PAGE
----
I see:

Missing cold water shut off.

Missing draft hood.

Missing equilateral attachment at joints.

Lack of proper vent/draft hood clearances to combustibles (pipe).

Probable combustion air issue since you need 50 cu. ft. of air space for every 1k btu's of equip. rating. This water heater is probably 40k btu's and I doubt that "hallway" has 2k cu. ft. of space.

Missing seismic restraints/ earthquake straps if required there.

Missing discharge pipe.

Is the inlet/outlet really reduced to 1/2"?

But hey, it's working just fine, right?

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. . . Flue is upside down . . .

I've never understood this particular qualm that home inspectors seem to have with the vertical orientation of single-wall vent piping.

arranged.

Seems to be a regional thing. I believe Jim once said most all flues in his area are female-into-male on on uphill run. 'Bout 99.67% in this neck of the woods are oriented the other way.

Guess when we see someone differ from the 99.67%, we assume it's wrong.

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Just for fun....

I see:

Missing cold water shut off.

Missing draft hood.

Missing equilateral attachment at joints.

Lack of proper vent/draft hood clearances to combustibles (pipe).

Probable combustion air issue since you need 50 cu. ft. of air space for every 1k btu's of equip. rating. This water heater is probably 40k btu's and I doubt that "hallway" has 2k cu. ft. of space.

Missing seismic restraints/ earthquake straps if required there.

Missing discharge pipe.

Is the inlet/outlet really reduced to 1/2"?

But hey, it's working just fine, right?

Did you notice the standing water on top of the unit? There is an almost impossible to reach cutoff valve behind the water heater and it was in the off position when I took the picture. Odd don't you think? But it gets better. There was also water leaking from the turned off hot water supply at the adjacent laundry area.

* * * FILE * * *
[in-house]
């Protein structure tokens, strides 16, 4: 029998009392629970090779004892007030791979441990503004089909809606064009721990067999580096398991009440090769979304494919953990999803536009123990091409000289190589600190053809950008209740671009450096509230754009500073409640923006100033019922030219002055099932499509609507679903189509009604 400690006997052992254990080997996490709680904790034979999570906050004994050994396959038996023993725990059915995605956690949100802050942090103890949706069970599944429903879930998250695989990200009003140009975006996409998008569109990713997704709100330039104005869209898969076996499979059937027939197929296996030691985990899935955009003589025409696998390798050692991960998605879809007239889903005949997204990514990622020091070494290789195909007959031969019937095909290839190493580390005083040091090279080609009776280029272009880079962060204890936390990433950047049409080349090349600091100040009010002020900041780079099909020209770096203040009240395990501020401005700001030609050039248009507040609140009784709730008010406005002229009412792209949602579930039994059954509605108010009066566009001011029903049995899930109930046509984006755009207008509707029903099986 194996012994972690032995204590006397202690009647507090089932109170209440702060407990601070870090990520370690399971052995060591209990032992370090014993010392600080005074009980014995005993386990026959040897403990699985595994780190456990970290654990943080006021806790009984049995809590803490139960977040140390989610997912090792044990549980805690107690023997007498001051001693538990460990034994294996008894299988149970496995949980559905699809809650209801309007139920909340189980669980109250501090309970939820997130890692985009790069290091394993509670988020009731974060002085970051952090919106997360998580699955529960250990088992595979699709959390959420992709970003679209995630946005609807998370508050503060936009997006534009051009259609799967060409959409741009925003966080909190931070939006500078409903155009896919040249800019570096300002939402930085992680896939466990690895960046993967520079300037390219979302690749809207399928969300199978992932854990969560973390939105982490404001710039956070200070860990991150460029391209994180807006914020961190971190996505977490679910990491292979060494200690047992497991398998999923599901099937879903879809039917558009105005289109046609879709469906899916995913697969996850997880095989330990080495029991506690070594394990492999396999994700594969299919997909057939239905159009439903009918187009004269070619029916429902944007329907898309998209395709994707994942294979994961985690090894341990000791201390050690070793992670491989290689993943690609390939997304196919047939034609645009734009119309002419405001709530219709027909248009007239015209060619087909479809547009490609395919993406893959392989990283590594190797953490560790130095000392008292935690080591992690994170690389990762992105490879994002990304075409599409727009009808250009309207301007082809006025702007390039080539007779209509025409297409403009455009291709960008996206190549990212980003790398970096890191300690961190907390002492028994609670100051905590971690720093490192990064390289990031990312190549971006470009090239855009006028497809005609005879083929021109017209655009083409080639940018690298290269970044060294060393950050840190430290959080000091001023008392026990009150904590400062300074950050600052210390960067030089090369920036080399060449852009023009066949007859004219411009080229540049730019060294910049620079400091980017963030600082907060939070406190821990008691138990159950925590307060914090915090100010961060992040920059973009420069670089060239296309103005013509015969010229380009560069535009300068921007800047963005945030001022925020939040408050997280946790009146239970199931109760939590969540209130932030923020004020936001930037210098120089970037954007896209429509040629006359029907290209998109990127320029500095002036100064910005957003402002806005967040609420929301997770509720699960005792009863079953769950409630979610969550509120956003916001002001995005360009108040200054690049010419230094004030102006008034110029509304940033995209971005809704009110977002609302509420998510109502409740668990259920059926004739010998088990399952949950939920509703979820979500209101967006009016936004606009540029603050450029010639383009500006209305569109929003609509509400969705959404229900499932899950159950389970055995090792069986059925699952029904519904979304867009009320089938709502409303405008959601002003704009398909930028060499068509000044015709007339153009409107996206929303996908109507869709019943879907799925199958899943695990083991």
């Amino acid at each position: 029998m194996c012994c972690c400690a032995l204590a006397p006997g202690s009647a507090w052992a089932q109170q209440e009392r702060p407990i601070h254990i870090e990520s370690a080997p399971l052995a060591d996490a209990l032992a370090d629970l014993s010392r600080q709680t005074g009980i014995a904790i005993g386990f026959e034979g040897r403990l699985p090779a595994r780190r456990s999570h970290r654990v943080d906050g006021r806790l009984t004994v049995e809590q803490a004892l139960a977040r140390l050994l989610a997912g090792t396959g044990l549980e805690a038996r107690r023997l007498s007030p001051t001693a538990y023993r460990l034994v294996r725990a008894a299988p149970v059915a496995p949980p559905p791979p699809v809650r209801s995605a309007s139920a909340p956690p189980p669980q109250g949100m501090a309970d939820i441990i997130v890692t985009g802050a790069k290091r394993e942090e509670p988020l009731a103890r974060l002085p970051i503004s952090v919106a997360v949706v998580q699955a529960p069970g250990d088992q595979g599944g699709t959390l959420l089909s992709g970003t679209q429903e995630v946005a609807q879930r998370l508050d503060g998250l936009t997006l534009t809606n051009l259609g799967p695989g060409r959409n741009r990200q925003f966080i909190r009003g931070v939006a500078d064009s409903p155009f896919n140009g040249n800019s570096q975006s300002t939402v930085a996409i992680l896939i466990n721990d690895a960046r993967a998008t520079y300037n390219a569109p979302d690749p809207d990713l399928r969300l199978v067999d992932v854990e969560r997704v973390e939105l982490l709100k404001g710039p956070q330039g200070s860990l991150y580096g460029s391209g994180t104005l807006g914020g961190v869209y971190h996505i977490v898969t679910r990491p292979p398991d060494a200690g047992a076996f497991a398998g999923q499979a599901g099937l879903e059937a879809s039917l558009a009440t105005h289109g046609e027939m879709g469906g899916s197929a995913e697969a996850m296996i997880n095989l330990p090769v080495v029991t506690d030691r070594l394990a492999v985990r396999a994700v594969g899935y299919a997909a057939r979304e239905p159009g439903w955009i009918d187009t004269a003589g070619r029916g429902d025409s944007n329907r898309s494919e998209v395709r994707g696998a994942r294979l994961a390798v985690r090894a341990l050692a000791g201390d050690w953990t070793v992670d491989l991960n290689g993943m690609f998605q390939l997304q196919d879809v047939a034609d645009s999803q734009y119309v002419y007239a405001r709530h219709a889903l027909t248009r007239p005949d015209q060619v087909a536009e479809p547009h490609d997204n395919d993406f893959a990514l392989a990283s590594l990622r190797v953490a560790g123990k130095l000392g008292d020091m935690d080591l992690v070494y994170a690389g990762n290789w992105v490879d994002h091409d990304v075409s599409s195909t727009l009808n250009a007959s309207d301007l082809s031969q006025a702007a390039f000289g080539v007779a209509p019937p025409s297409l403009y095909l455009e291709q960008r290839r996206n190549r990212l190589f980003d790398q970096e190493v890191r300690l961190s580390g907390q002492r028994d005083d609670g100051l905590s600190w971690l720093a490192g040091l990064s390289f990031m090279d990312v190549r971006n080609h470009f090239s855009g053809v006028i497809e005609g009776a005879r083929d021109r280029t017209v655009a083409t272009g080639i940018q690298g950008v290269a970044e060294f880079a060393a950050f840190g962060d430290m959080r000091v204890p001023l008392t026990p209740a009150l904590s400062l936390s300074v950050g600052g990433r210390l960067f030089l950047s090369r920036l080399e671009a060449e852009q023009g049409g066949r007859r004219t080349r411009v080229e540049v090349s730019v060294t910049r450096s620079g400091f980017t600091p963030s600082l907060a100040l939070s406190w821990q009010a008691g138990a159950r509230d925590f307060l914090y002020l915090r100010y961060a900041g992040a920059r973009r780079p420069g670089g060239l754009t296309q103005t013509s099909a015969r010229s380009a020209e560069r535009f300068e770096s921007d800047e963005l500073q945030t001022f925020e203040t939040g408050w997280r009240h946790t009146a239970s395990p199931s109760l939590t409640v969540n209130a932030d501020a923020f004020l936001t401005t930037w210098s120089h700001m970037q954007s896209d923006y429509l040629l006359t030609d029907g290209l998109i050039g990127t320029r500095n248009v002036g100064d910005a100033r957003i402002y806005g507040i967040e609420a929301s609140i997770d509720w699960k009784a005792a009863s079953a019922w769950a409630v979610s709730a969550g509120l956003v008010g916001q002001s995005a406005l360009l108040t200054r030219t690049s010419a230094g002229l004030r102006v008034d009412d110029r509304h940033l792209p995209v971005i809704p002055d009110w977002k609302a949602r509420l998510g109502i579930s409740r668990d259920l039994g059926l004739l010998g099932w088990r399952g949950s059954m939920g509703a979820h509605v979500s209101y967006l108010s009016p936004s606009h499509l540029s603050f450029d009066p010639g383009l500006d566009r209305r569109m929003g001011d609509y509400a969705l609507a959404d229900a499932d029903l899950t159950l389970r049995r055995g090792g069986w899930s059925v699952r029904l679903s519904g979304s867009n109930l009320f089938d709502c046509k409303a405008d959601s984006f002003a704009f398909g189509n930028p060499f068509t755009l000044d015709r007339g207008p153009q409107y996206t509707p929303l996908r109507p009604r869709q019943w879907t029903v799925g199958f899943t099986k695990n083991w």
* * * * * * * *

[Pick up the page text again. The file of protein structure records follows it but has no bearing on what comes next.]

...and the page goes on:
So, if the water supply is turned off to the water heater and there is a leak at the water heater piping and at a hot water faucet and no flow to some cold water faucets do you think we have a plumbing problem?

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. . . Flue is upside down . . .

I've never understood this particular qualm that home inspectors seem to have with the vertical orientation of single-wall vent piping.

arranged.

Seems to be a regional thing. I believe Jim once said most all flues in his area are female-into-male on on uphill run. 'Bout 99.67% in this neck of the woods are oriented the other way.

Guess when we see someone differ from the 99.67%, we assume it's wrong.

Wasn't me that said that. 99% of the ones I see have the crimped end pointing up. I just don't understand why.

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. . . Flue is upside down . . .

I've never understood this particular qualm that home inspectors seem to have with the vertical orientation of single-wall vent piping.

arranged.

Seems to be a regional thing. I believe Jim once said most all flues in his area are female-into-male on on uphill run. 'Bout 99.67% in this neck of the woods are oriented the other way.

Guess when we see someone differ from the 99.67%, we assume it's wrong.

Wasn't me that said that. 99% of the ones I see have the crimped end pointing up. I just don't understand why.

Uhm, I thought that's what I said. It's what I meant. Should have said female over/onto male. Anywho, we do it the opposite way here; male into female on an uphill run.

As to why, we should ask Mycroft.

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. . . Flue is upside down . . .

I've never understood this particular qualm that home inspectors seem to have with the vertical orientation of single-wall vent piping.

I was taught to do it that way!

"Neatness and consistency provide lasting results," or words to that effect.

Actually, though if you think about it, that's the designer's intent. All the furnaces and water heaters and dryers as well start with a 'male' end (either crimped or sized to fit inside the next section).

The guy in the picture 'screwed up' from step 1, no draft hood. So he gets to the end of the run (assuming it went through the roof) and OOPS

.... how do I install the rain cap (female)?

That's the point when he should of started over, but they seldom do. Lets just 'butcher' the end of the pipe to make it fit.

If the way the pipe was fitted (down) was all you could see, its a safe bet the rest is screwed up too.